From considerations about the types involved in the laws such as the one above, it follows that the four type parameters in law-abiding `Setter`s, `Traversal`s, `Prism`s `Lens`es are not fully independent from each other. We won't examine the interdependency in detail, but merely point out some of its consequences. Firstly, `a` and `b` are cut from the same cloth, in that even if an optic can change types there must be a way of specialising `a` and `b` to make them equal; furthermore, the same holds for `s` and `t`. Secondly, if `a` and `b` are equal then `s` and `t` must be equal as well.

In practice, those restrictions mean that valid optics that can change types usually have `s` and `t` parametrised in terms of `a` and `b`. Type-changing updates in this fashion are often referred to as polymorphic updates. For the sake of illustration, here are a few arbitrary examples taken from `lens`:

```-- To avoid distracting details,
-- we specialised the types of argument and _1.
mapped :: Functor f => Setter (f a) (f b) a b
contramapped :: Contravariant f => Setter (f b) (f a) a b
argument :: Setter (b -> r) (a -> r) a b
traverse :: Traversable t => Traversal (t a) (t b) a b
both :: Bitraversable r => Traversal (r a a) (r b b) a b
_1 :: Lens (a, c) (b, c) a b
_Just :: Prism (Maybe a) (Maybe b) a b
```

At this point, we can return to the question left open when we presented the `Lens` type. Given that `Lens` and `Traversal` allow type changing while `Getter` and `Fold` do not, it would be indeed rash to say that every `Lens` is a `Getter`, or that every `Traversal` is a `Fold`. However, the interdependence of the type variables mean that every lawful `Lens` can be used as a `Getter`, and every lawful `Traversal` can be used as a `Fold`, as lawful lenses and traversals can always be used in non type-changing ways.

## No strings attached

As we have seen, we can use `lens` to define optics through functions such as `lens` and auto-generation tools such as `makeLenses`. Strictly speaking, though, these are merely convenience helpers. Given that `Lens`, `Traversal` and so forth are just type synonyms, their definitions are not needed when writing optics − for instance, we can always write `Functor f => (a -> f b) -> (s -> f t)` instead of `Lens s t a b`. That means we can define optics compatible with `lens` without using `lens` at all! In fact, any `Lens`, `Traversal`, `Setter` and `Getting` can be defined with no dependencies other than the `base` package.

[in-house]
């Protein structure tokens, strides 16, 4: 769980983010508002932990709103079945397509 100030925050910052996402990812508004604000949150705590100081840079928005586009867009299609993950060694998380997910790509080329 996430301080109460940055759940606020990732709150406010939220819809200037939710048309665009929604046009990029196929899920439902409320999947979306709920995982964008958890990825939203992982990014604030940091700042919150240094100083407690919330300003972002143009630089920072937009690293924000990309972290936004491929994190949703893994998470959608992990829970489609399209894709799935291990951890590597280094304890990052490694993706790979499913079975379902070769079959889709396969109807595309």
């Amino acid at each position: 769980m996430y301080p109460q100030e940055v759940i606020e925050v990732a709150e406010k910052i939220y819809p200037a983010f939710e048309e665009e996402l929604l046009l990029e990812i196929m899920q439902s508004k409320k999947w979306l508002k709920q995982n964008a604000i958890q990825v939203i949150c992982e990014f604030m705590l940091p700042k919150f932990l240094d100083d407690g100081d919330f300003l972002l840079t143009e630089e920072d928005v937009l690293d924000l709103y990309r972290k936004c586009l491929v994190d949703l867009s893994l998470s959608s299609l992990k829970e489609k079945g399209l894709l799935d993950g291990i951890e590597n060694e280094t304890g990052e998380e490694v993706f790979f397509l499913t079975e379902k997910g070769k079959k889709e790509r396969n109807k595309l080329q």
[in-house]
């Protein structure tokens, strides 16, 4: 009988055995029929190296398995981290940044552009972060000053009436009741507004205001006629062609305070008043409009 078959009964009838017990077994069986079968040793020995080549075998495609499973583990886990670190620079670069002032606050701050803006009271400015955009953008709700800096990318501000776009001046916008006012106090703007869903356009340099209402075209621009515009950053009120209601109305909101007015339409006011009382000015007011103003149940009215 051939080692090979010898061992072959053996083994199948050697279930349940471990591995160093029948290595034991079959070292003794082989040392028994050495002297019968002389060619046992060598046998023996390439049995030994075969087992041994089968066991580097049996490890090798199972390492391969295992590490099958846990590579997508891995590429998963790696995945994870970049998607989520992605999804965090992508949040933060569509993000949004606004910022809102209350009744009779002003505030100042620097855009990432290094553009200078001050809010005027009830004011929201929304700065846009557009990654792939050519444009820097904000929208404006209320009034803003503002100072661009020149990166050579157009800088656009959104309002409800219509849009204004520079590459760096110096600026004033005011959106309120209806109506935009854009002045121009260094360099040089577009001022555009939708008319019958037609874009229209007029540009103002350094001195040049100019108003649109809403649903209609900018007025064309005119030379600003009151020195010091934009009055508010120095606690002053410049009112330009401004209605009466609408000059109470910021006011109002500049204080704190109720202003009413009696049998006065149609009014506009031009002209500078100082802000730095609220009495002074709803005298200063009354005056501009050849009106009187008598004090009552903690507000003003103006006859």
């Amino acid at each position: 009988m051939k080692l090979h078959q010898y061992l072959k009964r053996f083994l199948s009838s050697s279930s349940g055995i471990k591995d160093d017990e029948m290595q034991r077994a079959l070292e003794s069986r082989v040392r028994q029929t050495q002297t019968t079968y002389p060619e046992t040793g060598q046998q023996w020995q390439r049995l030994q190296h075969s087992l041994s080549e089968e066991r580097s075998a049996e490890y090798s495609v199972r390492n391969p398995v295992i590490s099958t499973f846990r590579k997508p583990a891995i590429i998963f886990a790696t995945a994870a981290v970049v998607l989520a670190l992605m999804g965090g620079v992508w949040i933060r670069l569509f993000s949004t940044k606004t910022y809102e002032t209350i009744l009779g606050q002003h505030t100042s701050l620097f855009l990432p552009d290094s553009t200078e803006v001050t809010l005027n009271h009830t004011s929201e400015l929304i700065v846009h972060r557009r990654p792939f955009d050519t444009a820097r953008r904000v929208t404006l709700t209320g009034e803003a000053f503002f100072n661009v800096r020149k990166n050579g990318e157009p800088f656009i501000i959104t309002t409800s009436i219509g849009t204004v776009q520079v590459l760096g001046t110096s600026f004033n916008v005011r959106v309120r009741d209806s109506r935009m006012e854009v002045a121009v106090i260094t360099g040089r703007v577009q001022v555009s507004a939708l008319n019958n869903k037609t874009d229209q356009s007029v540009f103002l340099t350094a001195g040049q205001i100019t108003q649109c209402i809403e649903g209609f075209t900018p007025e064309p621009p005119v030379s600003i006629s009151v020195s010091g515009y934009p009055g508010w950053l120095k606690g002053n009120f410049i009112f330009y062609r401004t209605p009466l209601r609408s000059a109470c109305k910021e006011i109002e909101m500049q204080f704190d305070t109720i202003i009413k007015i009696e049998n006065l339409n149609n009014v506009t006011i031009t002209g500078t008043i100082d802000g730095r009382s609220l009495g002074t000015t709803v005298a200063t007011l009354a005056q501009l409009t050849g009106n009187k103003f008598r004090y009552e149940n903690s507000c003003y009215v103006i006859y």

The ability to define optics without depending on the `lens` library provides considerable flexibility in how they can be leveraged. While there are libraries that do depend on `lens`, library authors are often wary of acquiring a dependency on large packages with several dependencies such as `lens`, especially when writing small, general-purpose libraries. Such concerns can be sidestepped by defining the optics without using the type synonyms or the helper tools in `lens`. Furthermore, the types being only synonyms make it possible to have multiple optic frameworks (i.e. `lens` and similar libraries) that can be used interchangeably.

• Several paragraphs above, we said that `lens` easily provides enough material for a full book. The closest thing to that we currently have is Artyom Kazak's "lens over tea" series of blog posts. It explores the implementation of functional references in `lens` and the concepts behind it in far more depth than what we are able to do here. Highly recommended reading.
• Useful information can be reached through `lens`' GitHub wiki, and of course `lens`' API documentation is well worth exploring.
• `lens` is a large and complex library. If you want to study its implementation but would rather begin with something simpler, a good place to start are minimalistic `lens`-compatible libraries such as `microlens` and `lens-simple`.
• Studying (and using!) optic-powered libraries is a good way to get the hang of how functional references are used. Some arbitrary examples:
• `diagrams`, a vector graphics library that uses `lens` extensively to deal with properties of graphic elements.
• `wreq`, a web client library with a `lens`-based interface.
• `xml-lens`, which provides optics for manipulating XML.
• `formattable`, a library for date, time and number formattting. Template:Haskell lib is an example of a module that provides `lens`-compatible lenses without depending on the `lens` package.